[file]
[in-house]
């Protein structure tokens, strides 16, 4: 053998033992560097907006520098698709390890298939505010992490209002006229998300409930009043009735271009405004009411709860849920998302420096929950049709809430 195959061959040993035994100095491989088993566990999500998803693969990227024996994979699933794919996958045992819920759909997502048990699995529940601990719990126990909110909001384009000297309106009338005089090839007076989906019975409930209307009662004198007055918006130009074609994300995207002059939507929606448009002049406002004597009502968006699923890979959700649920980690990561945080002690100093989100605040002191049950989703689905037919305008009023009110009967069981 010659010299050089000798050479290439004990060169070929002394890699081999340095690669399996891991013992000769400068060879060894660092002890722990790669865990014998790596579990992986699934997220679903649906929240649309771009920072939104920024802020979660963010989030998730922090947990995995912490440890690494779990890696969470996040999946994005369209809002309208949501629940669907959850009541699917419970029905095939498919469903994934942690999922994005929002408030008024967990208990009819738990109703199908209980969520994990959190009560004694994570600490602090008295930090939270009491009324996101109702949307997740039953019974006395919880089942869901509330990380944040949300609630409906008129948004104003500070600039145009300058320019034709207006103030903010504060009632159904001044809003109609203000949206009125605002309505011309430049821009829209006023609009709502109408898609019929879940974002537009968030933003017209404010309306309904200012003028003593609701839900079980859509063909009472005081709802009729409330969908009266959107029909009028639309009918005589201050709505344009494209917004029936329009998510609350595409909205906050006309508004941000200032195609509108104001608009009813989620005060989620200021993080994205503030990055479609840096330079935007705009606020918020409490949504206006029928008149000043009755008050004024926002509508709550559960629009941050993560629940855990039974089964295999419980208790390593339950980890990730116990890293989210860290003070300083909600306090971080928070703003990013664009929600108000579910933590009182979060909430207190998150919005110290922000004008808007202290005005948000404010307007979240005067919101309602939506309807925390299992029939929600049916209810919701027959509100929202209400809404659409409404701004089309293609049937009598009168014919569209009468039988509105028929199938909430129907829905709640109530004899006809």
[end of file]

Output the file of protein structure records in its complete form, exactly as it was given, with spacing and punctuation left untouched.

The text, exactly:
[in-house]
């Protein structure tokens, strides 16, 4: 053998033992560097907006520098698709390890298939505010992490209002006229998300409930009043009735271009405004009411709860849920998302420096929950049709809430 195959061959040993035994100095491989088993566990999500998803693969990227024996994979699933794919996958045992819920759909997502048990699995529940601990719990126990909110909001384009000297309106009338005089090839007076989906019975409930209307009662004198007055918006130009074609994300995207002059939507929606448009002049406002004597009502968006699923890979959700649920980690990561945080002690100093989100605040002191049950989703689905037919305008009023009110009967069981 010659010299050089000798050479290439004990060169070929002394890699081999340095690669399996891991013992000769400068060879060894660092002890722990790669865990014998790596579990992986699934997220679903649906929240649309771009920072939104920024802020979660963010989030998730922090947990995995912490440890690494779990890696969470996040999946994005369209809002309208949501629940669907959850009541699917419970029905095939498919469903994934942690999922994005929002408030008024967990208990009819738990109703199908209980969520994990959190009560004694994570600490602090008295930090939270009491009324996101109702949307997740039953019974006395919880089942869901509330990380944040949300609630409906008129948004104003500070600039145009300058320019034709207006103030903010504060009632159904001044809003109609203000949206009125605002309505011309430049821009829209006023609009709502109408898609019929879940974002537009968030933003017209404010309306309904200012003028003593609701839900079980859509063909009472005081709802009729409330969908009266959107029909009028639309009918005589201050709505344009494209917004029936329009998510609350595409909205906050006309508004941000200032195609509108104001608009009813989620005060989620200021993080994205503030990055479609840096330079935007705009606020918020409490949504206006029928008149000043009755008050004024926002509508709550559960629009941050993560629940855990039974089964295999419980208790390593339950980890990730116990890293989210860290003070300083909600306090971080928070703003990013664009929600108000579910933590009182979060909430207190998150919005110290922000004008808007202290005005948000404010307007979240005067919101309602939506309807925390299992029939929600049916209810919701027959509100929202209400809404659409409404701004089309293609049937009598009168014919569209009468039988509105028929199938909430129907829905709640109530004899006809």